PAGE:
RealTime IT News

Investors Must Believe Their Own Eyes

It's almost become a mantra for Internet companies trying to put a spin on bad news: Yes, it was a weak quarter, and the next one or two also should be soft. After that, well, we just don't have any "visibility."

Of course, when shares were soaring and the economy was cranking, 20/20 clarity practically was a commodity. Internet executives could peer one, two, even five years down the road and blithely predict even more robust revenue growth and continued (or eventual) profitability.

Cisco Systems tried a slightly different approach in releasing its disappointing second-quarter earnings after the market closed Tuesday. While explaining the numerous factors behind the networking equipment giant's failure to even meet street estimates for the first time in more than three years, CEO John Chambers assured analysts and investors that the downturn now darkening the economic landscape should extend no more than a quarter or two. After that, assuming some help in the form of more interest-rate reductions and federal tax cuts, the sun should shine again.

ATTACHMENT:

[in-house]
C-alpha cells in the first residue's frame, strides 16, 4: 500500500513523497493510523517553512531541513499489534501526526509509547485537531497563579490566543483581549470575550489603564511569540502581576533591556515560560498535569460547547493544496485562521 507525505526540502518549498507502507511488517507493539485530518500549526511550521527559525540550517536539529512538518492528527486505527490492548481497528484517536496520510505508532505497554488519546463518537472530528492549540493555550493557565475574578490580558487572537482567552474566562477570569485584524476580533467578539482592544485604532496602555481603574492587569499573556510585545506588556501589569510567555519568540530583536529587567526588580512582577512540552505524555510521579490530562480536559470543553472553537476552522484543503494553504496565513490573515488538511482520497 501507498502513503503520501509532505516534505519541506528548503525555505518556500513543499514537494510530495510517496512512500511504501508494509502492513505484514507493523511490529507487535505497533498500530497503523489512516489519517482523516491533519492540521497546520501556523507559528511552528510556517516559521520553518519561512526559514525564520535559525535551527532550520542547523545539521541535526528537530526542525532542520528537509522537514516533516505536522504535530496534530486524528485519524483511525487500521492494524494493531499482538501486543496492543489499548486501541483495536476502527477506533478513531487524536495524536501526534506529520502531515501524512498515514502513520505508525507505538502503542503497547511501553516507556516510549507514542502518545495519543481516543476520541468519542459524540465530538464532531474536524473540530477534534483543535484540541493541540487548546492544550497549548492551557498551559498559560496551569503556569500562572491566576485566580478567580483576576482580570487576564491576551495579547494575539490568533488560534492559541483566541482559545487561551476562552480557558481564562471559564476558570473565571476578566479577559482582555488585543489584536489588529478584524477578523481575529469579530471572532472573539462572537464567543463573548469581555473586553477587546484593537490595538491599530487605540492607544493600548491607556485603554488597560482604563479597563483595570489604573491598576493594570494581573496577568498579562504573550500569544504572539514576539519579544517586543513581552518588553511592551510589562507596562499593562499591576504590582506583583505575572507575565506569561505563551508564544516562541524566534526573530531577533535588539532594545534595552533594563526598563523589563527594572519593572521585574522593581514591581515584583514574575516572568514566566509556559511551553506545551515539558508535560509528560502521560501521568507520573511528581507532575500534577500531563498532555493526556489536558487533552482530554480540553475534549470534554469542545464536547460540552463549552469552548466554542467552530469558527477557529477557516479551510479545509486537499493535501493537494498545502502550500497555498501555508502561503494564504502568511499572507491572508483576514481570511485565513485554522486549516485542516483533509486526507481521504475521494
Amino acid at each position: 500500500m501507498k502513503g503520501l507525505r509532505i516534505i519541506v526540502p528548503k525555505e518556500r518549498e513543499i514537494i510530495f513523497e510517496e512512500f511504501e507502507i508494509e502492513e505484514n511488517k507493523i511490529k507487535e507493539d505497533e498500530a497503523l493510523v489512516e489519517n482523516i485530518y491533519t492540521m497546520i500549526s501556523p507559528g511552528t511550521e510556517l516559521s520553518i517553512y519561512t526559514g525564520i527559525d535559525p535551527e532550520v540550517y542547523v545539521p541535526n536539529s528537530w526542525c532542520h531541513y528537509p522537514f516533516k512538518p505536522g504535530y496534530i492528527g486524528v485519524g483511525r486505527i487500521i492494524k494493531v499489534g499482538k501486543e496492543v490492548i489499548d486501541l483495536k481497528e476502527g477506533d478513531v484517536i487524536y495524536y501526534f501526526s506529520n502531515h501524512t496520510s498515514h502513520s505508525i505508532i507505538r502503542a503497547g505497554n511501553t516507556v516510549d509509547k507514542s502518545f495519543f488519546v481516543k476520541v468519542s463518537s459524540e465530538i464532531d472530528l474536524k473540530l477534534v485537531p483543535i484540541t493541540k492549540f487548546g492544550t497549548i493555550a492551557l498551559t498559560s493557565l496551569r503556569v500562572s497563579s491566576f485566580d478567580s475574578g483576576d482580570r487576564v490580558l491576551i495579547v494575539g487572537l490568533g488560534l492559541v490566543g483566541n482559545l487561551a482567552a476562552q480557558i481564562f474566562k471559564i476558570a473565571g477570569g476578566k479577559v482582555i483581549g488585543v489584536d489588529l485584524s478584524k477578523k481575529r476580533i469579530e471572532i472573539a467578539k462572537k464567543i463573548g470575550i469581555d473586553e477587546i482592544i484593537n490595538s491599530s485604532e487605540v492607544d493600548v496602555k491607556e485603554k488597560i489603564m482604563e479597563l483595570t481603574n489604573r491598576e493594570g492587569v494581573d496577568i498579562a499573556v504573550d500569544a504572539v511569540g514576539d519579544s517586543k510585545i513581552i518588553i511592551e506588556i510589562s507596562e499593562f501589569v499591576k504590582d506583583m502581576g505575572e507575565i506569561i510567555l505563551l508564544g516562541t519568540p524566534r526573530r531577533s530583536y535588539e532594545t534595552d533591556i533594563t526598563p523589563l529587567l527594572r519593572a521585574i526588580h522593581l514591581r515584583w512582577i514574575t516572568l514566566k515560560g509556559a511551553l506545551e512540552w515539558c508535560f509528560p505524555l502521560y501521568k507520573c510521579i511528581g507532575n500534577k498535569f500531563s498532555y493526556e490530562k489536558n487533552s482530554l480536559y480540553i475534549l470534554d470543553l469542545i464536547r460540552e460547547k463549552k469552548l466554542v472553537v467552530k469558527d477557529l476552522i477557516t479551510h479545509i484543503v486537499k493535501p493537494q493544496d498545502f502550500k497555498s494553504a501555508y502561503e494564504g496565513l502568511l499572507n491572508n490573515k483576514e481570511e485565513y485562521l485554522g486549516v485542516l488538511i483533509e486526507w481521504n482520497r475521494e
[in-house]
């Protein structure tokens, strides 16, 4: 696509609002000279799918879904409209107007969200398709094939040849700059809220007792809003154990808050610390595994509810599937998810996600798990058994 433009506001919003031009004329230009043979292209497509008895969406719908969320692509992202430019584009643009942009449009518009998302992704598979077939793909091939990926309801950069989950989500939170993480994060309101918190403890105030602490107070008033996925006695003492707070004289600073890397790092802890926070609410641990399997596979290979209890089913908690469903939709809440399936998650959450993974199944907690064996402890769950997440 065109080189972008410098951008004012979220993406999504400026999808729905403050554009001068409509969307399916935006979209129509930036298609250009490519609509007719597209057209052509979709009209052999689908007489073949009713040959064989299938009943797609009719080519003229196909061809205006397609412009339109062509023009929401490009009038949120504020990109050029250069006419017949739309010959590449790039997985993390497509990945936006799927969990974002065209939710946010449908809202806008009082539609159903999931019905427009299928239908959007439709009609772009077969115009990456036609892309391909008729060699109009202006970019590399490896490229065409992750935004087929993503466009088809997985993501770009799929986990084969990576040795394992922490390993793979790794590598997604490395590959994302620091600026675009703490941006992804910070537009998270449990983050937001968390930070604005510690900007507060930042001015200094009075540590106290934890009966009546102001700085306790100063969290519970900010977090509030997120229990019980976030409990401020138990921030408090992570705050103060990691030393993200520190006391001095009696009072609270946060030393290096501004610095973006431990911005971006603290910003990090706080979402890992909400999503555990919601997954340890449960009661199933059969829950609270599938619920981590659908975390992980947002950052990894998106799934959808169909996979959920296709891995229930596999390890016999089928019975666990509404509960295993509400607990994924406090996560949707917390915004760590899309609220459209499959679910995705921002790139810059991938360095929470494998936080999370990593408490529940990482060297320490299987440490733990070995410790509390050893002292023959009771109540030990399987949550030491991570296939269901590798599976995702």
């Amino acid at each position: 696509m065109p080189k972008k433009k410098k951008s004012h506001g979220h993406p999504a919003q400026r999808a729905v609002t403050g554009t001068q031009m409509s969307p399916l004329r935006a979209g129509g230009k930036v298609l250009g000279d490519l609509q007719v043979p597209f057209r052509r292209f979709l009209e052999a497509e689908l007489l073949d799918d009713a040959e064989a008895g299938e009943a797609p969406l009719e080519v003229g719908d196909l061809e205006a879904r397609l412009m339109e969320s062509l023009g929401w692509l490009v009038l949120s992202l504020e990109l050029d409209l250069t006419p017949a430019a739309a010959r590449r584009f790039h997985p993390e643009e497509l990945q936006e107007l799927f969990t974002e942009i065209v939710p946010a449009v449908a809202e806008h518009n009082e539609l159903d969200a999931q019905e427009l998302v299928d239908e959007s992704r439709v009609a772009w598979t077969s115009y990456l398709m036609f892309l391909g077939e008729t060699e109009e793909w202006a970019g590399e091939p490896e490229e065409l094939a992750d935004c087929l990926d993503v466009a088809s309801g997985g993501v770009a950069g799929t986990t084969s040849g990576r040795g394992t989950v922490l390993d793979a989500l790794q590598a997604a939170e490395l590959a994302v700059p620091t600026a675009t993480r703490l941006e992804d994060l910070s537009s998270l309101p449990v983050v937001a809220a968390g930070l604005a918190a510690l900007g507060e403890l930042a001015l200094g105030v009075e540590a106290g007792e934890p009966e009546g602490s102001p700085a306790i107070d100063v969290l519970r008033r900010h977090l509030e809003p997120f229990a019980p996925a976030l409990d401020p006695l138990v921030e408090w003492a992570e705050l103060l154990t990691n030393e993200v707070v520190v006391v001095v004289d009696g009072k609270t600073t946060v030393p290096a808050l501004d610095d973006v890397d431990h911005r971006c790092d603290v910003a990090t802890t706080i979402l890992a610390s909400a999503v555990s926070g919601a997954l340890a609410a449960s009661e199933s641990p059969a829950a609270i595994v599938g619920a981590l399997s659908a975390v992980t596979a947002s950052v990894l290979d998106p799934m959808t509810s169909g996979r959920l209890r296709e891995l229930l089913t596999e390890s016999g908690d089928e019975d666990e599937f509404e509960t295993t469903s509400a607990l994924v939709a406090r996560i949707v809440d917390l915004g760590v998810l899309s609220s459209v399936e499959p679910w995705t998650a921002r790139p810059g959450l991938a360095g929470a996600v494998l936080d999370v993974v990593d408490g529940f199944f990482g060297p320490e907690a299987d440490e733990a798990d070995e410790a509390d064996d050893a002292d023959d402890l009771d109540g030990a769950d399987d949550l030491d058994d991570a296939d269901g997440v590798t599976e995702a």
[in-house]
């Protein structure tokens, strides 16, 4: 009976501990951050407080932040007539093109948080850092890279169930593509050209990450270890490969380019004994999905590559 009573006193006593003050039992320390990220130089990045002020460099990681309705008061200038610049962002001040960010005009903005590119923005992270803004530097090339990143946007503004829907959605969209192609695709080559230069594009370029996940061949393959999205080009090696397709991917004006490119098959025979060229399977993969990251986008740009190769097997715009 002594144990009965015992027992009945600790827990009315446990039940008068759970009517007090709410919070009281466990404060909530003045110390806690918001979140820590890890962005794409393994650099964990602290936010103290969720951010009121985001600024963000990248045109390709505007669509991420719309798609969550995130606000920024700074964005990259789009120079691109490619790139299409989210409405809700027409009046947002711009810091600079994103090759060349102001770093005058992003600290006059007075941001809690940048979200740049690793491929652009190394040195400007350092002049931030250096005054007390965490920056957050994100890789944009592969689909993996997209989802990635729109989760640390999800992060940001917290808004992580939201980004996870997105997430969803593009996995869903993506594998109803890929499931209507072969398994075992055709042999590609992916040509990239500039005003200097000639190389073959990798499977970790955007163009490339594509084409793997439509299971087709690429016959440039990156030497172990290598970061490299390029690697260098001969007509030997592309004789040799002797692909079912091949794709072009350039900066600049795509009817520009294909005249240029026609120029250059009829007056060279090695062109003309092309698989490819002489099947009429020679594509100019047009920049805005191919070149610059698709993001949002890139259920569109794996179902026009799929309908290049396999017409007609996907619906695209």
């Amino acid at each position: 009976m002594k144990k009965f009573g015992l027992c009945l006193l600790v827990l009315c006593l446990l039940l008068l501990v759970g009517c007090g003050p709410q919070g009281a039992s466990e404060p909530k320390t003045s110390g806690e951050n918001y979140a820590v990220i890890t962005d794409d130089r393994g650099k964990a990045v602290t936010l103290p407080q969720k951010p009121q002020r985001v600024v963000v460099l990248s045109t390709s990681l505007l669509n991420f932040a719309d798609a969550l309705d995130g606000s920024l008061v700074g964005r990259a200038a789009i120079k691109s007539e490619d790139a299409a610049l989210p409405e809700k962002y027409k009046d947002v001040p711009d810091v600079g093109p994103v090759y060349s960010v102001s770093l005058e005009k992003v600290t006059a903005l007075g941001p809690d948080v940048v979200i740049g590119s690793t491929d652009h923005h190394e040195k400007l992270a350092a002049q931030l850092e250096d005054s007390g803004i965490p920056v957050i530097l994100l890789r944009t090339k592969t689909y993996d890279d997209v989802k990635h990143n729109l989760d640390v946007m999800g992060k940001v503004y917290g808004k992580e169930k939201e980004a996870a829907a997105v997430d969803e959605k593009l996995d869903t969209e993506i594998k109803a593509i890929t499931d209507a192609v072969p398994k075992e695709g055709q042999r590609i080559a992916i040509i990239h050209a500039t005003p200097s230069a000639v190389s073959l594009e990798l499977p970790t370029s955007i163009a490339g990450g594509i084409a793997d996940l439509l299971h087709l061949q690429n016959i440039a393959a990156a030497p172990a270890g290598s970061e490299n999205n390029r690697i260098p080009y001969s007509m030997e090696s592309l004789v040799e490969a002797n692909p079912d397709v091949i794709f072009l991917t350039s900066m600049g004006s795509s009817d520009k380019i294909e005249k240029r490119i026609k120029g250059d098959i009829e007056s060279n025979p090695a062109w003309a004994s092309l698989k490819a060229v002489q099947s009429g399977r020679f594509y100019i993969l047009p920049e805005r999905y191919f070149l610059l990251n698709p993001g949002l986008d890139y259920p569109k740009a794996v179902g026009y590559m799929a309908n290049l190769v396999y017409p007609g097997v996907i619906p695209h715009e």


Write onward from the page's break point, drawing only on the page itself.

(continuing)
I'd have more faith in Chambers' current prognostication skills if I didn't remember that as recently as November, Cisco had increased its sales forecasts for Q2 and the 2001 fiscal year. Back then, the company said it expected sequential quarterly revenue growth to reach single or low double digits for Q2, with fiscal year revenue growth forecast between 50% and 60%. In December, Chambers held firm to those predictions.

On Tuesday, however, Cisco said it expects up to a 5% decline in growth for the third quarter, no growth in Q4, and fiscal revenue growth to hit only 40%.

Cisco remains the most powerful (if increasingly challenged) Internet-related company in the world, and despite missing forecasts, it still posted earnings of $1.3 billion, or 18 cents per share, on revenues of $6.75 billion.

Still, it's now clear that even Cisco is not immune to economic forces buffeting the Internet and high-tech sectors - and to be fair, Chambers hinted as much last month when he said Q2 would be "challenging" for the company.

The lesson for investors is that they must rely not on the cheery or fuzzy prognostications of Internet CEOs, but on the cold, hard numbers that tell us where the economy is headed. Everything else is just spin.